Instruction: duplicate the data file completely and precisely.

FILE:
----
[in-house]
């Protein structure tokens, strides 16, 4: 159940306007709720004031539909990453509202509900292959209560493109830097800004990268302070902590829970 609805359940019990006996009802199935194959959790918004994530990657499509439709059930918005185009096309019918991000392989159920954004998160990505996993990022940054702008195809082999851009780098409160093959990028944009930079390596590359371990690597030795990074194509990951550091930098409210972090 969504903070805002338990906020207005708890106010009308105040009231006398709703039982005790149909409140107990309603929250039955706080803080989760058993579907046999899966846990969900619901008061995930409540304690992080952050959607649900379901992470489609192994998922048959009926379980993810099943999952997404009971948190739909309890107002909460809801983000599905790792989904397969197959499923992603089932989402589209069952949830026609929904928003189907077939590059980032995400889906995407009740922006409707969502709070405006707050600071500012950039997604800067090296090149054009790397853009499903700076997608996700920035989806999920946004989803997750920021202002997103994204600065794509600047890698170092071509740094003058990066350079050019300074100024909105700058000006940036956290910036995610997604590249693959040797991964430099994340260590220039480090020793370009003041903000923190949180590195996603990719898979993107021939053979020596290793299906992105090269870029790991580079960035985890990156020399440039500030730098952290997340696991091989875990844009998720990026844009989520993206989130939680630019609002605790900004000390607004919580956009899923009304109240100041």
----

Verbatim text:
[in-house]
């Protein structure tokens, strides 16, 4: 159940306007709720004031539909990453509202509900292959209560493109830097800004990268302070902590829970 609805359940019990006996009802199935194959959790918004994530990657499509439709059930918005185009096309019918991000392989159920954004998160990505996993990022940054702008195809082999851009780098409160093959990028944009930079390596590359371990690597030795990074194509990951550091930098409210972090 969504903070805002338990906020207005708890106010009308105040009231006398709703039982005790149909409140107990309603929250039955706080803080989760058993579907046999899966846990969900619901008061995930409540304690992080952050959607649900379901992470489609192994998922048959009926379980993810099943999952997404009971948190739909309890107002909460809801983000599905790792989904397969197959499923992603089932989402589209069952949830026609929904928003189907077939590059980032995400889906995407009740922006409707969502709070405006707050600071500012950039997604800067090296090149054009790397853009499903700076997608996700920035989806999920946004989803997750920021202002997103994204600065794509600047890698170092071509740094003058990066350079050019300074100024909105700058000006940036956290910036995610997604590249693959040797991964430099994340260590220039480090020793370009003041903000923190949180590195996603990719898979993107021939053979020596290793299906992105090269870029790991580079960035985890990156020399440039500030730098952290997340696991091989875990844009998720990026844009989520993206989130939680630019609002605790900004000390607004919580956009899923009304109240100041």